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A python package for grapheme aware string handling
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README.rst

grapheme

A Python package for working with user perceived characters. More specifically, string manipulation and calculation functions for working with grapheme cluster groups (graphemes) as defined by the Unicode Standard Annex #29.

documentation

pip install grapheme

The currently supported version of Unicode: 12.0.0 (12.1.0 has/will add a single codepoint, not affecting graphemes).

What? Why?

Unicode strings are made up of a series of unicode characters, but a unicode character does not always map to a user perceived character. Some human perceived characters are represented as two or more unicode characters.

However, all built in python string functions and string methods work with single unicode characters without considering their connection to each other.

>>> string = 'u̲n̲d̲e̲r̲l̲i̲n̲e̲d̲'
>>> len(string)
20
>>> grapheme.length(string)
10
>>> string[:3]
'u̲n'
>>> grapheme.substr(string, 0, 3)
'u̲n̲d̲'

This library implements the unicode default rules for extended grapheme clusters, and provides a set of functions for string manipulation based on graphemes.

Documentation

See https://grapheme.readthedocs.io/en/latest/.

When should I consider graphemes instead of unicode characters?

You should consider working with graphemes over unicode code points when:

  • You wish to count characters as perceived by users.
  • You wish to split or truncate text at some user perceived lengths.
  • You wish to split or truncate text without risk of corrupting the characters.
  • Formatting text by length, such as creating text based tables in monospaced fonts

You should work with normal python string functions when:

  • You wish to count or split by unicode codepoints for compliance with storage limitations (such as database maximum length)
  • When working with systems that put limits on strings by unicode character lengths
  • When you prioritize performance over correctness (see performance notes below)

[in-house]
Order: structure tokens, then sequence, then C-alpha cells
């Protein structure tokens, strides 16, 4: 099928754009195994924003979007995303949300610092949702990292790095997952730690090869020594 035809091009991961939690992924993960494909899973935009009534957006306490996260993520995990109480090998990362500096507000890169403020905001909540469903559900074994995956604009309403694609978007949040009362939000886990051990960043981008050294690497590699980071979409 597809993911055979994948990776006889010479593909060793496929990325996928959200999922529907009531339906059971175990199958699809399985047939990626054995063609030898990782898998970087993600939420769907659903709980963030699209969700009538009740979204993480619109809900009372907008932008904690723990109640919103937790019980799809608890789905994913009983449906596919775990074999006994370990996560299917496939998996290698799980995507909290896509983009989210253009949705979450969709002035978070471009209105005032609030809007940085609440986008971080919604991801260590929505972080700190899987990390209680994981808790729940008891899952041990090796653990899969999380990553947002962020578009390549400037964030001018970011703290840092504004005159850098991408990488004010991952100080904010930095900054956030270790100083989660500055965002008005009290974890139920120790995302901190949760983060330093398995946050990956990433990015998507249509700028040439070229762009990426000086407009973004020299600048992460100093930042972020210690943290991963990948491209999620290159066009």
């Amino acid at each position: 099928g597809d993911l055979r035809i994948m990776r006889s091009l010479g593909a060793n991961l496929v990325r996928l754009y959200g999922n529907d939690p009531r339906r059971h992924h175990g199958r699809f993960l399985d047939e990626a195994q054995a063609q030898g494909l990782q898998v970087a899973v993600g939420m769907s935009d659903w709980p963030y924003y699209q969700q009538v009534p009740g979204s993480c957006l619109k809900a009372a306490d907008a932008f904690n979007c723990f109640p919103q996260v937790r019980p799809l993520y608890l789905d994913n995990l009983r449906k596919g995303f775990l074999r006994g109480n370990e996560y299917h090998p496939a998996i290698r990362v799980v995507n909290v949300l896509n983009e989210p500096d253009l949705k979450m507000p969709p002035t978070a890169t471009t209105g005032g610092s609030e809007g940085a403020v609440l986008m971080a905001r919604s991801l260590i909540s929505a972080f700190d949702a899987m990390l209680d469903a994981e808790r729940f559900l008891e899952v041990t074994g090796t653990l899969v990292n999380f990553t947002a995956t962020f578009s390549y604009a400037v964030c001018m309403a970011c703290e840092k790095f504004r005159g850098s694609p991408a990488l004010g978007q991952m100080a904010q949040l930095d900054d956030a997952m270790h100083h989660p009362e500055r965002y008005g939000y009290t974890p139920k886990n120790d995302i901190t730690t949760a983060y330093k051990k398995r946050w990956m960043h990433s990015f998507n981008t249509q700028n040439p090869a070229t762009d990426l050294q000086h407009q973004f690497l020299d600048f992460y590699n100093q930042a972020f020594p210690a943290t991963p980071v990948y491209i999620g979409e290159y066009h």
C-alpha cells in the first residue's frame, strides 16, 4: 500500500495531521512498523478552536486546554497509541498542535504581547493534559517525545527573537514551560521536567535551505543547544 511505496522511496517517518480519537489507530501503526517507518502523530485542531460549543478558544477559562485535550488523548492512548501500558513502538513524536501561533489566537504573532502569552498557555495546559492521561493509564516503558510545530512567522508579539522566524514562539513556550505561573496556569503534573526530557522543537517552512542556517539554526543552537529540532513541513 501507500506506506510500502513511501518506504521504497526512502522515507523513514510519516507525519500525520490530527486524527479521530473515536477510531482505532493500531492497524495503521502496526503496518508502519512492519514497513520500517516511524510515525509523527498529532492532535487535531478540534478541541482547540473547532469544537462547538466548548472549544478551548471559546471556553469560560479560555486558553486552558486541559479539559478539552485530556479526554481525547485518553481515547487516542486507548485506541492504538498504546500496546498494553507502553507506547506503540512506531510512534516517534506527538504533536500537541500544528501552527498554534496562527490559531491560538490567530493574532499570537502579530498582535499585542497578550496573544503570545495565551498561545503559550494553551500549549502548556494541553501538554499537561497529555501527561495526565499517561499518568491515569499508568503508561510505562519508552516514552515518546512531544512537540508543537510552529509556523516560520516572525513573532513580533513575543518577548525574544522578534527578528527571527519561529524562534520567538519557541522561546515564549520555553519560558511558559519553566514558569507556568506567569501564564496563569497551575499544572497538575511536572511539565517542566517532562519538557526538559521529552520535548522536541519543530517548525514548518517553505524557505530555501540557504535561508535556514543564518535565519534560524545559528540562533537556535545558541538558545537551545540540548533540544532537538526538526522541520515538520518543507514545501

• When working with very long strings (see performance notes below)
  • If simplicity is more important than accuracy

Performance

Calculating graphemes require traversing the string and checking each character against a set of rules and the previous character(s). Because of this, all functions in this module will scale linearly to the string length.

Whenever possible, they will only traverse the string for as long as needed and return early as soon as the requested output is generated. For example, the grapheme.slice function only has to traverse the string until the last requested grapheme is found, and does not care about the rest of the string.

You should probably only use this package for testing/manipulating fairly short strings or with the beginning of long strings.

When testing with a string of 10 000 ascii characters, and a 3.1 GHz processor, the execution time for some possible calls is roughly:

Code Approximate execution time
len(long_ascii_string) 8.1e-10 seconds
grapheme.length(long_ascii_string) 1.5e-04 seconds
grapheme.length(long_ascii_string, 500) 8.7e-06 seconds
long_ascii_string[0:100] 1.3e-09 seconds
grapheme.slice(long_ascii_string, 0, 100) 2.5e-06 seconds
long_ascii_string[:100] in long_ascii_string 4.0e-09 seconds
grapheme.contains(long_ascii_string, long_ascii_string[:100]) 3.9e-06 seconds
long_ascii_string[-100:] in long_ascii_string 2.1e-07 seconds
grapheme.contains(long_ascii_string, long_ascii_string[-100:]) 1.9e-04 seconds

Execution times may improve in later releases, but calculating graphemes is and will continue to be notably slower than just counting unicode code points.

Examples of grapheme cluster groups

This is not a complete list, but a some examples of when graphemes use multiple characters:

  • CR+LF
  • Hangul (korean)
  • Emoji with modifiers
  • Combining marks
  • Zero Width Join

Development quick start

If you wish to contribute or edit this package, create a fork and clone it.

Then install in locally editable (-e) mode and run the tests.

pip install -e .[test]
py.test

Unicode version upgrade

The library will issue a new release for each new unicode version.

The steps necessary for this:

  1. Verify that there has been no material changes to the rulesets in Unicode Annex #29 (see modifications).
  2. Download the data files from unicode into the unicode-data folder. For the given version, some are in ucd and some are in ucd/auxiliary.
  3. Run make process-data-files to parse those files (will update the grapheme_break_property.json file).
  4. Update the unicode version in the documentation and in the source code.
  5. Bump the version.
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